Here's an excerpt from Prof. Vermeule's paper (p.13) under Part II Democracy:

"To mention only one sociological point that strengthens Long's[*} claim, consider that the professional composition of Congress is dominated by lawyers to a startling degree. Between 1960 and 2004, about 45 percent of members of Congress were former lawyers. The civil service is far more professionally diverse, and to the extent that professional diversity correlates with epistemic diversity, the civil service will incorporate more knowledge of social conditions - a form of representativeness - into its decisionmaking."

[*] Norton E. Long, "Bureaucracy and Constitutionalism. American Political Science Review 46, No 31 (1952: 808-818.

Perhaps Sandy can tell us a bit about Prof. Vermeule and the latter's personal views on the Administrative State. It should be kept in mind that this paper is not intended to push Prof. Vermuele's views but to concisely set forth the state of the Administrative State and issues raised by attorneys, political scientiests, academics, etc.

So how might a constitutional convention address the Administrative State?
 

I despise Bush v. Gore and I'm no generally admirer of Justice O'Connor. That being said, having more-or-less expressed her remorse about helping to elect George W. Bush, I do view her in 2013 as a Madisonian citizen of the republic and not as a Republican party hack. So, yes, I would far prefer the former minority leader of the Arizona House of Representatives to become the Speaker of the House than the craven, spineless, distinctly anti-Madisonian John Boehner, and I would gladly accept her over any Democrat.
 

Henry:

The regulatory bureaucracy was legalized by progressive courts ERASING checks and balances from the Constitution starting with Article I, Section 1: "ALL legislative powers herein granted shall be vested in a Congress of the United States, which shall consist of a Senate and House of Representatives."
 

Sandy: Yeah, I suppose a Democratic party hack IS logically precluded from being a Republican party hack.
 

Of course! The Constitution is a robust framework but even it doesn't function if somehow vast swaths of the legislature are insane. Indeed it's difficult for any document, process, or procedure to survive that.
 

Anyway, maybe some time we could have a discussion of what a new constitution ought to look like? Ideally a discussion that doesn't start off with flying spittle?

My contribution, to kick it off: Since no man should be the judge of his own case, neither should any man be able to select the judge in his own case. Therefore the legislative and executive branches should NOT be in charge of staffing the judiciary. I'd suggest that the federal judiciary be chosen by a body comprised of all the state Governors. That's a manageable size, and a group not particularly devoted to the expansion of federal power.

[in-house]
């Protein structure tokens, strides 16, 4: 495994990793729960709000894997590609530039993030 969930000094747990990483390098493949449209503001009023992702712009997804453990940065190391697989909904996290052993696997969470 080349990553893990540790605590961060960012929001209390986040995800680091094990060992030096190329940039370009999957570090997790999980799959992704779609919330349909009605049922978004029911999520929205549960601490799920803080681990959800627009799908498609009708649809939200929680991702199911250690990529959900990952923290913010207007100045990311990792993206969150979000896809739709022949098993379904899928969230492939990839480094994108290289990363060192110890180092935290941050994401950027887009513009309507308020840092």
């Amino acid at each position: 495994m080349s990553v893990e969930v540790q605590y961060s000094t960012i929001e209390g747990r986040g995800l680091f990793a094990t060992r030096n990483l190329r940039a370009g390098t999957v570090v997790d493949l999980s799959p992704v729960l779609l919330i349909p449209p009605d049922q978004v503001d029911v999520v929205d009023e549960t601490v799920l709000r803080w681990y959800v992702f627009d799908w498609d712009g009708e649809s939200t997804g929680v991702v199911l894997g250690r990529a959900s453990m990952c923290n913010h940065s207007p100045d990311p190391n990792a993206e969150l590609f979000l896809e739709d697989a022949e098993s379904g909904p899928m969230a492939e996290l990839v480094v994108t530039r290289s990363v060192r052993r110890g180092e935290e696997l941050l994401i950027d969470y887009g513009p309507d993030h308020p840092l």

That's a fair suggestion. My proposal is that we abolish the states entirely so that there will be no governors. Let's see, what could be the middle ground there?
 

If no man can select his own judge we'd have to rely on "god" to select our judges. How could that go wrong?
 

"We have people in the conference, I believe, who'd be just as happy to have the government shutdown," King said. "They live in these narrow echochambers. They listen to themselves and their tea party friends. That keeps them going, forgetting that the rest of the country thinks we're crazy."
 

Between Brett and Bart (and I think I've said this before) I have to assume they'd prefer this country to be much smaller and less powerful than it is, because without the political and economic centralization the United States would never have become the superpower is today.

Admitting that as an ideal Bart and I would have something to agree about. But I think he likes the fact that the US has troops stationed in 150 countries.
I think it's a sign of the failure of our republic.
 

Federaism principles might suggest that state judges be appointed by federal elected officials to balance Bwana Brett's (GWH*) proposal for state governors appointing federal judges.

*Great White Hunter
 

I think we are entirely too militaristic, but to be fair, that "150" comes from counting embassy guards.

I've said it before: I want America to be just another nation, not a "super-power". The worlds best "just another nation", to be specific. We're suffering from a severe case of imperial over-reach, which is only aggravated by having such incompetent government.
 

Wow, Shag, you actually anticipated my next suggestion. Exactly, that IS the implication of my reasoning that no level of government should get to appoint it's own judiciary: That states should not get to appoint their own, either.

I've also proposed what I call an "Election Corps", modeled after the Peace Corps: Elections should be locally administered by volunteers randomly assigned to precincts distant from their homes, to prevent collusion. How could you more neatly destroy machine politics?
 

Perhaps Brett could provide a link to his:

"I've also proposed what I call an 'Election Corps', modeled after the Peace Corps: .... "

Would there be diversification (ethnic, racial, gender, etc) of the chosen volunteers? Would they be compensated and by whom? Would a federal/state bureaucracy be required? I presume the protections of the 13th, 14th and 15th Amendments would apply to the Election Corps (e.g., volunteers will not wear sheets, white or otherwise).

But how does this fit with the "anarcho-libertarian" agenda?
 

I should have added this question to my preceding comment:

Will the volunteers coming from distance communities have the benefits of public accommodations laws?
 

"Would there be diversification (ethnic, racial, gender, etc) of the chosen volunteers?"